Thursday, January 27, 2011

It's never over

This is a picture of the Lorraine Motel in Memphis. On the surface, it looks like an ordinary motel. History, however, tells us this particular motel will be remembered forever. This is the site where Martin Luther King Junior was assassinated so many years ago.

The hotel has been converted into a museum of the Civil Rights Movement, with special emphasis on the events leading up to Dr. King’s assassination. Dr. King was a man with a dream and a plan to see it come to fruition. He was a social justice worker and peacemaker. And we lost him too soon. One thing is certain, though, his legacy lives on.

On the day King was assassinated, two men were with him: Andrew Young and Ralph Abernathy. Tony Campolo tells a story about the words these men exchanged when King was shot. Young was the first to reach King and he began to cry aloud, “It’s over, it’s over, it’s over.” Young cries these words as if to say they’d lost, their progress was for nothing, and things would never change. Abernathy, on the other hand, did not share Young’s sentiments. He grabbed Young in his arms and shouted passionately, “It’s never over. This will never be over!”

It’s never over.

Indeed, King’s work and his dreams are not over. His legacy of resilience, peace and nonviolence lives on in the hearts of men and women who dream of a better world. His incredible amount of patience paved the way forward. His life gave us an supreme example of sacrifice and love. His work will never be over.

Perhaps the same is true for our lives. We can resiliently hold on, even when it feels like everything is falling apart. We can echo Abernathy’s words and live like “It’s never over."

Monday, January 17, 2011

How well do you know the Bible?

Remember all of those Bible verses we used to diligently memorize in Sunday school? I do. I vividly remember my childhood Sunday school room displaying a large banner with the names of every student in the class. Next to each of our names was a blank space for a star. Every time we memorized a verse we received a star. This star also translated into a trip to the candy bucket. I loved that candy bucket and was also quite fond of gold stars. Hence, I became a Bible scholar by the fourth grade.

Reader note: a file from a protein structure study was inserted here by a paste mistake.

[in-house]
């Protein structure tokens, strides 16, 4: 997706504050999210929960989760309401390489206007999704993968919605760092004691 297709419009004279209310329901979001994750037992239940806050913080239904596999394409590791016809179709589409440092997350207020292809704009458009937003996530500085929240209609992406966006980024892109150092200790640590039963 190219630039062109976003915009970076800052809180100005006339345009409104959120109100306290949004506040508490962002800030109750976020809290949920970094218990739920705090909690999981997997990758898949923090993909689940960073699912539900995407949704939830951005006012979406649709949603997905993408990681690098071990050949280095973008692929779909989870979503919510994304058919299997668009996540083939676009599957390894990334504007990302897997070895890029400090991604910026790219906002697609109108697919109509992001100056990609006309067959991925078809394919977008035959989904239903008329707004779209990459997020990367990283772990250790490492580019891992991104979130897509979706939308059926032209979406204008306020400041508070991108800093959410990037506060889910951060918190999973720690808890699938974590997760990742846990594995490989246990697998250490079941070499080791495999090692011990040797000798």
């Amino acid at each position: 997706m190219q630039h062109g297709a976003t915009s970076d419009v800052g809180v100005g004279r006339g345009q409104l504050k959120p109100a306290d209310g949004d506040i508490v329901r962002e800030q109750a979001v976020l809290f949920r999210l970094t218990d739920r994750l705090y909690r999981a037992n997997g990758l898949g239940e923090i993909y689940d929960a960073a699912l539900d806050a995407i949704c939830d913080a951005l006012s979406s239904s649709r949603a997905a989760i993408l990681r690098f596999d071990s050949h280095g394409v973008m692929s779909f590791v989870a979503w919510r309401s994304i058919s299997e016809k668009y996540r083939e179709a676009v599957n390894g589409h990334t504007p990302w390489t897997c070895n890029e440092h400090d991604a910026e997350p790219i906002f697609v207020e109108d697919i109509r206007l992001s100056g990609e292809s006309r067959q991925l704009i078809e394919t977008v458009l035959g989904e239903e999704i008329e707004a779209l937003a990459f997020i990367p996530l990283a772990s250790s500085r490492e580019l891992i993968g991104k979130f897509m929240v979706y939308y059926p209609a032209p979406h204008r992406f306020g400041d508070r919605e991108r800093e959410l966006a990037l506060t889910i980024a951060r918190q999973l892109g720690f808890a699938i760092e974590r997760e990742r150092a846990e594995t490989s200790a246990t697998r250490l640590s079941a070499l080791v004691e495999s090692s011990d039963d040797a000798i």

I’ve heard the term “Bible literate” used quite a bit recently. The question asked is: does your church know Scripture? This question is often used to distinguish between churches that really teach Scripture and others who aren’t as in depth in their preaching and teaching. I’ve been thinking about this lately in regards to my church and many others. How well do we know Scripture?

Since I’m a pastor, I tend to listen to a number of sermons every month. It’s always interesting to hear what other churches are preaching on and what I can learn as a communicator from others in my field. There are a number of preachers around. They have their unique styles. Some are insanely creative; others a tad bit boring. But they have one thing in common—they’re teaching from Scripture. Their congregants are listening to them so they can interact with a text. The preaching moment happens on Sunday morning or Saturday night and people come to listen. It doesn’t matter the size of the church. People are coming to hear. How we teach the Scriptures is important.

I heard someone sing a song the other day that listed all 66 books of the Bible in order. It was an assignment they received in their Christian school. They learned a song, so they could know the order of the books of the Bible. I was asked recently if I could recite every book of the Bible in order on the spot. I could not. I got mixed up somewhere in the Minor Prophets. I forgot about Obadiah. This person was shocked that I couldn’t recite the books of the Bible. “I thought you were a pastor,” they said jokingly.

All of this makes me wonder what knowing the Bible means? What are we really getting at when we ask that?  Jesus certainly knew the Scriptures in his day. He quoted from them, taught from them and applied them to his ministry. He certainly had an understanding of the Scriptures, but it was more than that. He understood the Scriptures to be full of life. He embodied them in a way others didn’t.